The optimism is now rapidly slipping away: Iraq dominates the headlines in the world media; Afghanistan is far from stable; the post Taliban honeymoon is over, as regular fighting, random violent incidents, and the ongoing military campaign by Coalition Forces sow confusion among the population and increased crime. Regional warlords seem to gain more and more strength, and once again in Aghanistan a minority of self-interested people pursue their own political agenda, in the process, ruining the future of millions of their fellow citizens.
The international community pays lip service to Afghanistan but the promised money is barely coming in. Only a fraction finds it way to where it should go: the people of Afghanistan. The world now focuses on another country that needs to be rebuilt: Iraq. Afghanistan tumbles of the agenda.
Of the people of Afghanistan, the Pashtun live mainly in the east and south of the country. They are tough, fiercely independent and proud, a people for whom family and tribe come first. Their coping mechanisms are incredible, but behind the toughness there is a seemingly unlimited hospitality and an astounding friendliness. The majority want nothing more than to lead a decent life following centuries-old traditions, with an emphasis on culture and tribal influence.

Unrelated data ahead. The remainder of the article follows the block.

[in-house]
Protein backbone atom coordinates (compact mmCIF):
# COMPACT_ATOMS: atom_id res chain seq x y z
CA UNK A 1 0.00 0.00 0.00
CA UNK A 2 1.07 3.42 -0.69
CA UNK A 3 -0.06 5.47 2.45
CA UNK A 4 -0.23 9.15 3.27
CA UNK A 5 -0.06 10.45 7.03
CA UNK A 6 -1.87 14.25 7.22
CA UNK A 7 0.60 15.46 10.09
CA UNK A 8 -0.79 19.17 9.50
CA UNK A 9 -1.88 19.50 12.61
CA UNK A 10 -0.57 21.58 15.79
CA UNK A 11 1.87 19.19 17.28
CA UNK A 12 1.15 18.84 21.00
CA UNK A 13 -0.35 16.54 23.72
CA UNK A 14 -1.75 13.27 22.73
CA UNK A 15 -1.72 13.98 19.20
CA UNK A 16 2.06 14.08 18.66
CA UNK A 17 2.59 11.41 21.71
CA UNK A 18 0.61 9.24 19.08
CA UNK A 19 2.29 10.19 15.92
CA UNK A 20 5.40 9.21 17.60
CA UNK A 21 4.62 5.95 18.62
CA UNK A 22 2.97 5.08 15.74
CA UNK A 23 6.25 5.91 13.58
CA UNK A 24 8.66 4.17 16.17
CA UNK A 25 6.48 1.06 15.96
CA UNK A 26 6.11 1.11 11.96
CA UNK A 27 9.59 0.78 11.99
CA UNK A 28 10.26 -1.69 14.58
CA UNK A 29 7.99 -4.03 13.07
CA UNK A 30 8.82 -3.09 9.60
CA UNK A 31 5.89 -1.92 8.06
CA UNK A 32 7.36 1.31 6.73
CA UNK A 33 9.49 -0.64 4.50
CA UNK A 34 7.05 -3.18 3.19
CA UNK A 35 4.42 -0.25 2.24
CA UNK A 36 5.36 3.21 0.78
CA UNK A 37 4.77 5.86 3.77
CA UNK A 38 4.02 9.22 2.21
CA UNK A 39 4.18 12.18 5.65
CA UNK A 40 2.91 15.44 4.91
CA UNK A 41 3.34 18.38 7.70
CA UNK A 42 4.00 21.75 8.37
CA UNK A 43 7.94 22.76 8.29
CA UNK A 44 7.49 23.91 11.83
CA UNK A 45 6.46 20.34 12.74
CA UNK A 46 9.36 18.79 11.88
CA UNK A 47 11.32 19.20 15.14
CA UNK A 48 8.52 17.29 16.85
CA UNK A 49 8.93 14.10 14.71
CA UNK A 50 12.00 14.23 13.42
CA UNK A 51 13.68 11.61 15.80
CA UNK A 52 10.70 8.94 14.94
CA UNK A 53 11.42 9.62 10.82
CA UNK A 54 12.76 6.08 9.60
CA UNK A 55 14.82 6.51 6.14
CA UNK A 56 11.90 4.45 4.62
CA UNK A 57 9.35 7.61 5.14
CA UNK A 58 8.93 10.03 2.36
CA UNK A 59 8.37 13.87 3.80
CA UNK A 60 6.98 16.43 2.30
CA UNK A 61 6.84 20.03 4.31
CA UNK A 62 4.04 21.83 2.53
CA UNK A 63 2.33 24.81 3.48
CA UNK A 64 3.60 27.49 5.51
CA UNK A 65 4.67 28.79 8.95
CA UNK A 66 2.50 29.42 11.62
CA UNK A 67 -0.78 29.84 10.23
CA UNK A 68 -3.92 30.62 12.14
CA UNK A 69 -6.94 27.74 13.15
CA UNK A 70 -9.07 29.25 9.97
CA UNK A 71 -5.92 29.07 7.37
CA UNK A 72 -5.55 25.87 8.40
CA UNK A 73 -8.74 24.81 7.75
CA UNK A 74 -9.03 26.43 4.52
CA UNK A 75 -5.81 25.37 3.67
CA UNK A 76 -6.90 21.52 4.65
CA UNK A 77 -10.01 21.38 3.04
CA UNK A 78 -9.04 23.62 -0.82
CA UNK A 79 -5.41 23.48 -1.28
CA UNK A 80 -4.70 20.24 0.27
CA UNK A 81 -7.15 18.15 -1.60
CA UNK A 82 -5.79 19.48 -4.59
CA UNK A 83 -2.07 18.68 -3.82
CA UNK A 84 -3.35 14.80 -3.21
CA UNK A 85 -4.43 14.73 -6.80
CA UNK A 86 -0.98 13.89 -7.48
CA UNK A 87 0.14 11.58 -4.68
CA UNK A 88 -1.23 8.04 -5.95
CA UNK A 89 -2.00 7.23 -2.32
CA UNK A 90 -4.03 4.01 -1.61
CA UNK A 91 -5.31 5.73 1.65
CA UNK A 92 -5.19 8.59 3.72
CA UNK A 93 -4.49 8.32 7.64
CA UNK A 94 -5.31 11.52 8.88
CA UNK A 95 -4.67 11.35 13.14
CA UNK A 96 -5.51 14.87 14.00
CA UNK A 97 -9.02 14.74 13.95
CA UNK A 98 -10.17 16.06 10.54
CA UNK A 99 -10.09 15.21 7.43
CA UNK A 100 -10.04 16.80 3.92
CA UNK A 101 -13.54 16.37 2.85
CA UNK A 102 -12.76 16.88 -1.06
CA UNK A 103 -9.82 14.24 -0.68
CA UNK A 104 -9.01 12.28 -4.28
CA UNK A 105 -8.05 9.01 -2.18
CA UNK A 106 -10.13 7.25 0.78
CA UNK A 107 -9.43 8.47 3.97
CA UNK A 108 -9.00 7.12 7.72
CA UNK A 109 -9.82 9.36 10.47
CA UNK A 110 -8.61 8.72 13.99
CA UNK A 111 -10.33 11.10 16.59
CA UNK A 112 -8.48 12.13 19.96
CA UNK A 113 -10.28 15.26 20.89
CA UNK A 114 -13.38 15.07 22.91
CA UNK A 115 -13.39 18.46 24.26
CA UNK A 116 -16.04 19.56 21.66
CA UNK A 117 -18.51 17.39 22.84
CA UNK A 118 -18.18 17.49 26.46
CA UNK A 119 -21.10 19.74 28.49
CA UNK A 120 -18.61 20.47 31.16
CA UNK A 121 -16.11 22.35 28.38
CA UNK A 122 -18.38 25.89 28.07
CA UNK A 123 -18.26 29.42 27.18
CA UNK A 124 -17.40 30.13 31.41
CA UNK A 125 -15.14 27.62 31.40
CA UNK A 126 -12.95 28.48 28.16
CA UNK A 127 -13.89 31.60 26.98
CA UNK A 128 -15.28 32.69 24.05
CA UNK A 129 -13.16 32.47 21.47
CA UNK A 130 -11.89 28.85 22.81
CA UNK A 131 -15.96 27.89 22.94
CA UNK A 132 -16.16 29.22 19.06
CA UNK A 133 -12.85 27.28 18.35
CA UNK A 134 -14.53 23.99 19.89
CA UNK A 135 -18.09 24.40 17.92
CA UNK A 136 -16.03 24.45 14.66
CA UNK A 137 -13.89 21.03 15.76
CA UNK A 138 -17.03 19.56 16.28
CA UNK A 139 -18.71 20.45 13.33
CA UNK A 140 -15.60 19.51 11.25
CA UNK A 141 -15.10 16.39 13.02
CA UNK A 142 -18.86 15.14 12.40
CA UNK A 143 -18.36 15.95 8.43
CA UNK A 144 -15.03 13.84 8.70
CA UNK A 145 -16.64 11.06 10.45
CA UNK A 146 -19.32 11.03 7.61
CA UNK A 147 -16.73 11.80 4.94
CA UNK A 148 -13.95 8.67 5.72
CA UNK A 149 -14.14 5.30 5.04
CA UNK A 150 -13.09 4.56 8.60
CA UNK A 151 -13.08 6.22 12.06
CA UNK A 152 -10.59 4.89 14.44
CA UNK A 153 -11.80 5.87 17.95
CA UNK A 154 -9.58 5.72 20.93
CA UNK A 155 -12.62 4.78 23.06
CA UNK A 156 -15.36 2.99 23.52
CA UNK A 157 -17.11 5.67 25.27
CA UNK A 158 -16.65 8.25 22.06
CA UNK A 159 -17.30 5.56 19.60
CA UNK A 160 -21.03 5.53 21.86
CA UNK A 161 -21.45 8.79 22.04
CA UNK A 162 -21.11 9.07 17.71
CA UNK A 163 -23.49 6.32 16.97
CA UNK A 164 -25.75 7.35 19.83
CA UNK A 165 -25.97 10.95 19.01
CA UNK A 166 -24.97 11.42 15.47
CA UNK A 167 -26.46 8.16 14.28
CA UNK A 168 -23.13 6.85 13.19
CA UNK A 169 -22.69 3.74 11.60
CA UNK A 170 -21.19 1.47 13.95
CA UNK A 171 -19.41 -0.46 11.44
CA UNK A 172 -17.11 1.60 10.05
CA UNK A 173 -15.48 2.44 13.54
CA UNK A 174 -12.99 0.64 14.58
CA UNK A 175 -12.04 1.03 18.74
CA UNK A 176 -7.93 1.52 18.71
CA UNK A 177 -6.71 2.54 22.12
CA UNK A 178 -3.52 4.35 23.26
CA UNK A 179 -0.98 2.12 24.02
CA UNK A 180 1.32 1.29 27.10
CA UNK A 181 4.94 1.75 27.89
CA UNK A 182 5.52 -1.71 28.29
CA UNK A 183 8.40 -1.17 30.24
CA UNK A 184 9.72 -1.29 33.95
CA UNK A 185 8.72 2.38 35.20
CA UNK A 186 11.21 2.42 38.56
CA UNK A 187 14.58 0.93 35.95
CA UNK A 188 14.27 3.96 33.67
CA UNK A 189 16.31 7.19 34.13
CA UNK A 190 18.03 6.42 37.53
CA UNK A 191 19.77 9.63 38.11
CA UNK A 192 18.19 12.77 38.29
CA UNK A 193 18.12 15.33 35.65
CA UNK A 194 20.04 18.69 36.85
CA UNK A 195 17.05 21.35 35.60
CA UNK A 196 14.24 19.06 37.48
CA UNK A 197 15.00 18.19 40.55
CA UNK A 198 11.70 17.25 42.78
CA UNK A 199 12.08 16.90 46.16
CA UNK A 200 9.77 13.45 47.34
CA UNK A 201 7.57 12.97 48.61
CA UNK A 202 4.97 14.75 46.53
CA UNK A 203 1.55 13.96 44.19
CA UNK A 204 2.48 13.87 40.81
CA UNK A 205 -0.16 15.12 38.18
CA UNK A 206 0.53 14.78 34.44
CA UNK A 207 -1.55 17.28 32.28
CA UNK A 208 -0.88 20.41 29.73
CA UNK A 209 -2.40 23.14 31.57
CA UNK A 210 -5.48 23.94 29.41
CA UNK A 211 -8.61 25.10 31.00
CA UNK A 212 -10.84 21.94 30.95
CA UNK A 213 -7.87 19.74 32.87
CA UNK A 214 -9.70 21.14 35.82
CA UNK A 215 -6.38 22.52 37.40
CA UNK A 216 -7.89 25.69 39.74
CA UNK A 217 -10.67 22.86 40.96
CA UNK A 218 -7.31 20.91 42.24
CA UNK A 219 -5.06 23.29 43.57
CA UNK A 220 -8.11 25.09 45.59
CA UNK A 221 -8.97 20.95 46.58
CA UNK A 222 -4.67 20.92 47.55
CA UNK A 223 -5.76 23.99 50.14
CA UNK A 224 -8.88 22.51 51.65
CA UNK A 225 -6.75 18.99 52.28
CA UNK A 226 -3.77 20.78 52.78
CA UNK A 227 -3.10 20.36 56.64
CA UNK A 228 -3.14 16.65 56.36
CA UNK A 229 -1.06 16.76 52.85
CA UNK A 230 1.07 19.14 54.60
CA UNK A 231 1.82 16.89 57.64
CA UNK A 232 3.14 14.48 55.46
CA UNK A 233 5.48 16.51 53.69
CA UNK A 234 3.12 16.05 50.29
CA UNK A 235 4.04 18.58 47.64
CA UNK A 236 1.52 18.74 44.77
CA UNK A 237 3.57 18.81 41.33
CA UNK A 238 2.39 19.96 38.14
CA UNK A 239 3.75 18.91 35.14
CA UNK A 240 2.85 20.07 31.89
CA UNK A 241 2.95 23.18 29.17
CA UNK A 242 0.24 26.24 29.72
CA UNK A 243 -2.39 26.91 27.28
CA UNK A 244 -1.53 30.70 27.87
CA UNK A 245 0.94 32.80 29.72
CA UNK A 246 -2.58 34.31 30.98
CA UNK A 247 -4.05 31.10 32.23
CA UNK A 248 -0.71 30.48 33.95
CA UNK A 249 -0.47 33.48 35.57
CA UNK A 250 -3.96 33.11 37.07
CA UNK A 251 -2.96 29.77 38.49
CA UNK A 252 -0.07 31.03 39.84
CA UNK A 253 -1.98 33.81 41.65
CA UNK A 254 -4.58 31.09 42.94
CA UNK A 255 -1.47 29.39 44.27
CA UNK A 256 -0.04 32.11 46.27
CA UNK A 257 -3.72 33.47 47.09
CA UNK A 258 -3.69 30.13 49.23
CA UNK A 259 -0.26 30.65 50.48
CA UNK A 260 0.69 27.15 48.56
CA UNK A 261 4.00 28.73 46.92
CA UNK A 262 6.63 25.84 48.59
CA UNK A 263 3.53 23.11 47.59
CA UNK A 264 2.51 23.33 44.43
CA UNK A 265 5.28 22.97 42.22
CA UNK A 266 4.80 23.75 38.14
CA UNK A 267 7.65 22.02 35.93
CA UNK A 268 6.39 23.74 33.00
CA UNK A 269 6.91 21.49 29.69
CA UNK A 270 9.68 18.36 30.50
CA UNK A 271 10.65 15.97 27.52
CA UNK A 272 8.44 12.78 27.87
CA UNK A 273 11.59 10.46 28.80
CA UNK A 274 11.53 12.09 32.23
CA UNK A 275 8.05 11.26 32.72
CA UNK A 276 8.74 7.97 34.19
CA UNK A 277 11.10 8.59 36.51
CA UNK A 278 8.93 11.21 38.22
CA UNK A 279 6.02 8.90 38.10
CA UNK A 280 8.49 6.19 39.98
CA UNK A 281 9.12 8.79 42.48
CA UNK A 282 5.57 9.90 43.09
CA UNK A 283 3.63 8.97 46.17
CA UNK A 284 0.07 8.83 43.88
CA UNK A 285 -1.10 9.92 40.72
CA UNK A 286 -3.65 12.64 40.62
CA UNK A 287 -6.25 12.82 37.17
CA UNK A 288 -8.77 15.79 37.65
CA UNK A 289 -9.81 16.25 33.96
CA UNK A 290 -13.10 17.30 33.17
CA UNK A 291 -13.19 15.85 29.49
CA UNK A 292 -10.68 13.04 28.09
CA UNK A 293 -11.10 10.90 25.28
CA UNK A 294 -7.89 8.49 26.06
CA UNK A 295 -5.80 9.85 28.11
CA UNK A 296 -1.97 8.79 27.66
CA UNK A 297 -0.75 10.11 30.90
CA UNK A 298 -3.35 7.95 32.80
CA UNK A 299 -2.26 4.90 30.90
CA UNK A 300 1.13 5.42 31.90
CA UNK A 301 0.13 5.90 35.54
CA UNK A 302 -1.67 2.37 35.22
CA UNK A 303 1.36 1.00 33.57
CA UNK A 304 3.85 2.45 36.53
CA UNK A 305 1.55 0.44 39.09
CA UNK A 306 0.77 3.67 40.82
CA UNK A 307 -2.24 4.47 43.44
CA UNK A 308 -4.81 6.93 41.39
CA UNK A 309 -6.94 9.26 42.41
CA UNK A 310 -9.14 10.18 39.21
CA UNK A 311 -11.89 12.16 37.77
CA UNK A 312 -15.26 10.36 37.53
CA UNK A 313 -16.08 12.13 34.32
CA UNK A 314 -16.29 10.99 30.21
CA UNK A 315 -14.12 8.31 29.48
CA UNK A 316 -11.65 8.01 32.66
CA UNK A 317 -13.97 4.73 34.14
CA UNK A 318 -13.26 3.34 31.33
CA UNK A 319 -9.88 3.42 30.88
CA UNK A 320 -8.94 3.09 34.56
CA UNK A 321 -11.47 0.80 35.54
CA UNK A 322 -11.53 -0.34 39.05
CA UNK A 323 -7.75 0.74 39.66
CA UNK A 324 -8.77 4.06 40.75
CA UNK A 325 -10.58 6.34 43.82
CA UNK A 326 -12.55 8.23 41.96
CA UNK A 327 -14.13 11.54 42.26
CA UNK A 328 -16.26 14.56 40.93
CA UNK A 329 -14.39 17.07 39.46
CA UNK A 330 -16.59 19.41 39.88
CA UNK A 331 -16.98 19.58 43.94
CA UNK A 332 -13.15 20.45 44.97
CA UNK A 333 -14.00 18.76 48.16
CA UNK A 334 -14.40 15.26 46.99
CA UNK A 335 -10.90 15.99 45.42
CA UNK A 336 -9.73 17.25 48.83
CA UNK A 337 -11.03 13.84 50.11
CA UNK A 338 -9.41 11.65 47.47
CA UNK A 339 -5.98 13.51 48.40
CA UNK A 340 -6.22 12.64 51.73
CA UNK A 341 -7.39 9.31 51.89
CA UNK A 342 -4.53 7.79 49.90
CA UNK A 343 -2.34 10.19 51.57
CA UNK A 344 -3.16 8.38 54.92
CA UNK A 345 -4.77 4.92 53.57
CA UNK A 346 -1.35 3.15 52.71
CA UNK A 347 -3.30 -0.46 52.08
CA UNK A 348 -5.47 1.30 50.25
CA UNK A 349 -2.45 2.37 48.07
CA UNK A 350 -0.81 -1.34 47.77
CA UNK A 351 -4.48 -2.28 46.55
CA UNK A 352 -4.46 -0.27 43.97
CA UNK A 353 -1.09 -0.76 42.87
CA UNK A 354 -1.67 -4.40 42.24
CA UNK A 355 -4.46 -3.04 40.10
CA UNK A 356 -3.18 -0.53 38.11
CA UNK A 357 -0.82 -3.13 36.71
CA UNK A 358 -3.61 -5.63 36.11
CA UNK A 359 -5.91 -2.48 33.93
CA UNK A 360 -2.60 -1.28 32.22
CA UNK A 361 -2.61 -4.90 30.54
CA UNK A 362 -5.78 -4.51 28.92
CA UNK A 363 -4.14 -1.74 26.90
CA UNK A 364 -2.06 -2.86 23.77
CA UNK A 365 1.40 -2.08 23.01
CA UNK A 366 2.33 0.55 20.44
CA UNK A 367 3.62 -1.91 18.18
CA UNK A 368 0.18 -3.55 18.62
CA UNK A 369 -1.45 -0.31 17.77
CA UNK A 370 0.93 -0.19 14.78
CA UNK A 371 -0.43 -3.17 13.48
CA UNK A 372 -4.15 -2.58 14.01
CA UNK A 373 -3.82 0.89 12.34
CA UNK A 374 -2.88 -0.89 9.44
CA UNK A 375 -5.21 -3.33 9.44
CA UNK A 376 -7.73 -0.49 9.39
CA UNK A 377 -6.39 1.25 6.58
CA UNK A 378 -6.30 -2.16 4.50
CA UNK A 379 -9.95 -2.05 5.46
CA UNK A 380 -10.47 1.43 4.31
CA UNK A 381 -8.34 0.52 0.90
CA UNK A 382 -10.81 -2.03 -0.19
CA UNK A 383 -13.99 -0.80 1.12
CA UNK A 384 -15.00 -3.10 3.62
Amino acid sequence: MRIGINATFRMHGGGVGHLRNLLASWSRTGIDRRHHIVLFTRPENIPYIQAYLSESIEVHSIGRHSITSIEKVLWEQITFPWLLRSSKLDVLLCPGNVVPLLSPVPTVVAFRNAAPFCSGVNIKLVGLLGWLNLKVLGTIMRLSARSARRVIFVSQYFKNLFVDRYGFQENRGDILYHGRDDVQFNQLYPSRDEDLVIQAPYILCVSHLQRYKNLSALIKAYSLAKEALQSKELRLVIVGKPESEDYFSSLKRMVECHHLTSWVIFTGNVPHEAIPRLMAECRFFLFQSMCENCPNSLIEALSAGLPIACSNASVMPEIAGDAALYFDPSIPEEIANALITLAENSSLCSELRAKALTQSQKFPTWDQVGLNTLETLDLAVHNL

But they are caught in a spiral of international politics, local feuds, and unfulfilled promises by the international community. They're ordinary people, struggling for survival and paying the price again for the interest of a few.
Our Afghan team-members sense that there is bad news looming. When they hear about the death of the ICRC volunteer, followed by the deaths of two American soldiers - the culmination of weeks of increasing security incidents, in which landmines randomly explode killing innocent civilians and a rocket propelled grenade flies directly over our compound - they know that hard decisions need to be made. We need to find the fine and tenuous balance of keeping the programs running while guaranteeing the safety of the international and national staff.